Wednesday, 13 March 2019

Why Write? Why Not? Why Now?

The more observant/bothered among you will have noticed that I haven't posted much here over the past few months. One of the reasons - I try to convince myself - for this is a lack-of-time issue due to an increased 'real-life' workload, plus wanting to give more of the time I have to my family, and a need for a general refocus of energy in other directions.

Okay, so some of this redirection was brought about by the anger I channelled following my discovery that a local social media regurgitator had used my research and mywork here on his site without attribution, which in truth motivated me to give more time and attention to the more important things in my life and less to the 'frivolity' of  Blogging and Tweeting, with the result that these other areas of my life have improved immensely in the last few months - not that they were bad to start with of course.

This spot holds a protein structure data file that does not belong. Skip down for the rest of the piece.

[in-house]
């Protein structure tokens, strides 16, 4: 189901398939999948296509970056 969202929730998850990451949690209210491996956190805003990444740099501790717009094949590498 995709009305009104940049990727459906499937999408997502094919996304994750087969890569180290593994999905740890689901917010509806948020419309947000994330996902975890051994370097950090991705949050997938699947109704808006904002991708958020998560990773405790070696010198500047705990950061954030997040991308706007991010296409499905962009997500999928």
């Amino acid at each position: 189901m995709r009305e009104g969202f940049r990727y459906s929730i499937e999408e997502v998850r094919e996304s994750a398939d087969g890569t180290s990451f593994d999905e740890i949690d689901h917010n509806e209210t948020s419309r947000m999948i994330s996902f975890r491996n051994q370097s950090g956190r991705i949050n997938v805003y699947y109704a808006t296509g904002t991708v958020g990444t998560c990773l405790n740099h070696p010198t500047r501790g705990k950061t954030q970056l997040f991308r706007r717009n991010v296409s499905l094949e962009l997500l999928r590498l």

So I guess every anger-laden cloud has a silver lining!?


Of course all of the above could just be an excuse for not writing here as I still write elsewhere, and with the help of a couple of good editors I have articles in a couple of nonbeer/food/travel related national magazines.

But that's different, that's work.


My writing here has always been more enjoyable and certainly less taxing, it was more of a pressure release, an escape. Just anonymous ramblings of interest to only a few, especially since I turned the direction of the blog towards the historical side of brewing. This was never going to be a big draw and hardly a hugely interesting topic for the majority of the public, let alone the beerphiliac minority. 

But that wasn't the point, as it was purely for me anyway, or perhaps anyone doing some beer, food or brewery related research who might find it helpful.